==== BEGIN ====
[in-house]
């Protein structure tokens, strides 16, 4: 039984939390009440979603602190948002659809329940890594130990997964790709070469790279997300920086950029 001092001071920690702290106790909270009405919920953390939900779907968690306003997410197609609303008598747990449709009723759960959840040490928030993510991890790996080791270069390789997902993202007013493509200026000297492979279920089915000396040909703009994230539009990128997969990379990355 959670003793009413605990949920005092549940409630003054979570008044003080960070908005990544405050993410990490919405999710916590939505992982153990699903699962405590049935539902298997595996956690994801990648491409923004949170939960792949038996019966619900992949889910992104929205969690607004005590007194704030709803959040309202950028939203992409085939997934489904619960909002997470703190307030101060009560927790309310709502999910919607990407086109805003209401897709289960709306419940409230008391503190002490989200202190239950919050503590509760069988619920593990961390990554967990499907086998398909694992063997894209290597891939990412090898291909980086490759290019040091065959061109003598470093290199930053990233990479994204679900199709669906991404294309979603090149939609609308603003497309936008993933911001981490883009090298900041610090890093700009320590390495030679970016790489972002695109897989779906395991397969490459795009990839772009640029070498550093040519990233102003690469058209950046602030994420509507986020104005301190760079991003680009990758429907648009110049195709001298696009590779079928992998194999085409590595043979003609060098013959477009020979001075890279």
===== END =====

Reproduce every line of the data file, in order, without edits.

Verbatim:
[in-house]
């Protein structure tokens, strides 16, 4: 039984939390009440979603602190948002659809329940890594130990997964790709070469790279997300920086950029 001092001071920690702290106790909270009405919920953390939900779907968690306003997410197609609303008598747990449709009723759960959840040490928030993510991890790996080791270069390789997902993202007013493509200026000297492979279920089915000396040909703009994230539009990128997969990379990355 959670003793009413605990949920005092549940409630003054979570008044003080960070908005990544405050993410990490919405999710916590939505992982153990699903699962405590049935539902298997595996956690994801990648491409923004949170939960792949038996019966619900992949889910992104929205969690607004005590007194704030709803959040309202950028939203992409085939997934489904619960909002997470703190307030101060009560927790309310709502999910919607990407086109805003209401897709289960709306419940409230008391503190002490989200202190239950919050503590509760069988619920593990961390990554967990499907086998398909694992063997894209290597891939990412090898291909980086490759290019040091065959061109003598470093290199930053990233990479994204679900199709669906991404294309979603090149939609609308603003497309936008993933911001981490883009090298900041610090890093700009320590390495030679970016790489972002695109897989779906395991397969490459795009990839772009640029070498550093040519990233102003690469058209950046602030994420509507986020104005301190760079991003680009990758429907648009110049195709001298696009590779079928992998194999085409590595043979003609060098013959477009020979001075890279």